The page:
Ultra Music Festival

As injured security guard improves, Miami taking hard look at Ultra’s benefits

 

The music festival brings in thousands of tourists and their money, but the mayor says, ‘We don’t want to be showcased as the city of chaos.’

cteproff@MiamiHerald.com

As the condition of a security guard who was critically injured when she was trampled by people trying to hop the fence into Ultra Music Festival improved Sunday, some city leaders continued to call for the end of the three-day electronic music festival that draws more than 160,000 revelers, with one saying it was a “powder keg waiting to explode.”

“Sometimes it takes a wake-up call to do something,” Miami Commissioner Marc Sarnoff said Sunday, adding that there is no way to control such a large event with thousands of people having only one way in and one way out at Bayfront Park. “It is simply not safe.”

The injured Contemporary Services Corp. guard, Erica Mack, 28, suffered severe brain hemorrhaging and a broken leg when people who did not have tickets to the festival stormed a weak spot in the fencing. Miami police earlier had warned festival organizers to reinforce the fence.

The investigation continued Sunday into the incident, but no arrests had been made, Miami police spokeswoman Frederica Burden said.

Burden said Sunday that Mack was still in critical condition, but showed signs of improvement and was breathing on her own.

Miami Mayor Tomás Regalado, who has also called for the end of the festival, said Mack still had a “long road ahead of her,” and long-term affects were unknown. “She is disoriented and confused and nobody knows how this will affect her future,” he said.

Devan Schulz, the security company’s vice president of marketing, said in a statement that they were “deeply saddened by the tragic events that occurred this weekend at Ultra Music Festival. We will continue to keep Erica Mack and her loved ones in our thoughts and prayers as we closely monitor her condition.”

Regalado said that Friday’s stampede highlights why the festival should no longer take place at Bayfront Park. “I realize it puts Miami on the map,” he said of the festival, now in its 16th year. “But we don’t want to be showcased as the city of chaos.”

And while Friday was described by some as chaos, Burden said that Sunday, the third and final day of the festival, was “calm.”

“We are hoping it stays this way,” said Burden who was patrolling Bayfront Park on a bicycle Sunday afternoon. She said the fence had since been reinforced and by early evening, there had been no major issues. According to Burden, 55 people were arrested Friday and Saturday. More than 100 had to be treated by fire rescue.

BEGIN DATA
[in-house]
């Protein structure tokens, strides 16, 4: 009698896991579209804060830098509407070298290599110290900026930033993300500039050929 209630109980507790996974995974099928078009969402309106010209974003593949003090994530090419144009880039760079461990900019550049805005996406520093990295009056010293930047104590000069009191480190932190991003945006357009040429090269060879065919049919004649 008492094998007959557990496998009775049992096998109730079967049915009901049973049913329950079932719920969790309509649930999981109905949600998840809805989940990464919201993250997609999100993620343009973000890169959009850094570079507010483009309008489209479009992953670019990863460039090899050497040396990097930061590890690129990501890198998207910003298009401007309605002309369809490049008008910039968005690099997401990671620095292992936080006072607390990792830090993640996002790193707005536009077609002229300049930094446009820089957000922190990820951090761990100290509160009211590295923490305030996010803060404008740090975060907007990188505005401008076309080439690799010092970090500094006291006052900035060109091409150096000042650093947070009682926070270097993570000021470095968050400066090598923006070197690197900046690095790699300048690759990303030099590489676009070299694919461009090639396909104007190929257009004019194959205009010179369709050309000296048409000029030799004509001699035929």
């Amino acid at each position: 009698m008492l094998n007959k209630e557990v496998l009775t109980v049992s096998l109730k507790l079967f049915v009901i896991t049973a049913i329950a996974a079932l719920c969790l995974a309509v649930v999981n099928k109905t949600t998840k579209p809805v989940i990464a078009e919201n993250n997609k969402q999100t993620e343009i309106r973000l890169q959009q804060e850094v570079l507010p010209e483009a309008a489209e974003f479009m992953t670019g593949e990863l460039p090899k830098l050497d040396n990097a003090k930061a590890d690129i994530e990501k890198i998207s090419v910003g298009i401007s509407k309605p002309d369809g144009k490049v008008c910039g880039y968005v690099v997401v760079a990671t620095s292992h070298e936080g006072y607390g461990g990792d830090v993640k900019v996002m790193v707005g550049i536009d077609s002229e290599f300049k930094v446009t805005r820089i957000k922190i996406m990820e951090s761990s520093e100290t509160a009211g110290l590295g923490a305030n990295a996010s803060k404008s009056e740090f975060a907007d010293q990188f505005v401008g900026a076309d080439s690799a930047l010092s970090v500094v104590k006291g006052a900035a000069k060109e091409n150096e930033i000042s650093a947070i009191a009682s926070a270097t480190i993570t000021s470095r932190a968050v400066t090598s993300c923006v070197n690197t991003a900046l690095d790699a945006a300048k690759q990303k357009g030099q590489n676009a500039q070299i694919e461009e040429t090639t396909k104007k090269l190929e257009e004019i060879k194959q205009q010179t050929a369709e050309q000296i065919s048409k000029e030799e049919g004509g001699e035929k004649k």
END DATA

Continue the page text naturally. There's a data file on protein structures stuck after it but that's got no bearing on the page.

Last year, Miami police arrested 167 people during the festival, mostly on drug-related charges and trying to enter the event without paying.

Amid the tie-dye shirts, bright lights and throngs of Ultra festival-goers draped in flags from their country of origin, some attendees on Sunday voiced concern about the future of the festival.

Jesus Cortes, 22, who flew in from Mexico City for Ultra, was unhappy to learn that some commissioners want to move the festival out of Miami. “I really was mad,” Cortes said. “I think it’s really bad because people from other countries, like myself, come to Miami to celebrate something [like this].” Despite Friday’s incident, Cortes said that most festival-goers acted responsibly.

About 65 percent of Ultra attendees are from out of town, said Adam Russakoff, Ultra’s executive producer and director of business affairs.

Some festival supporters called Regalado’s request to pull the permits a “knee-jerk reaction.”

Carmel Ophir, the owner of The Vagabond nightclub in downtown Miami, said Sunday that Ultra brings a lot of positive attributes to the city — including money. “This is something that has to be discussed,” he said, adding that another venue in Miami-Dade may be the answer. “There are so many positive things about Ultra.”

In the past, Ultra has been criticized for rowdiness, illegal drug use and an increase in traffic. But both Sarnoff and Regalado said Mack’s injury should be the reason the festival goes elsewhere.

Sarnoff said the festival brings in about $1.5 million for the Bayfront Park Trust, which maintains the venue, but it is the city of Miami that issues the permits.

“We need to pass a resolution that a permit should no longer be issued for the festival,” said Sarnoff, who has complained about the festival in the past. One of the ongoing issues is festival crashers.

Representatives of Bayfront Park Trust could not be reached for comment Sunday. Miami attorney Onier Llopiz, who is representing the trust in a case brought by a worker who was injured before the start of last year’s festival, said Sunday that it is up to Ultra organizers, not the trust, to protect festival-goers. “The liability would ultimately fall on Ultra,” he said.

In their own statement, Ultra’s organizers said that they “prohibit any form of unlawful entry into the event grounds. Preliminary investigations show that the incident was caused by individuals not in possession of event tickets and who were determined to gain unauthorized entry.

“Every year the event organizers work collaboratively with police and other municipal partners along with the organizers’ independent security partners to ensure the safety of all patrons, crew and working personnel.”

But Regalado said that Ultra organizers didn’t act responsibility when they failed to heed the warning to secure the fence.

He said it is now up to city lawyers to comb through the contract to determine if organizers breached it.

Miami Herald writer Anthony Cave contributed to this report.

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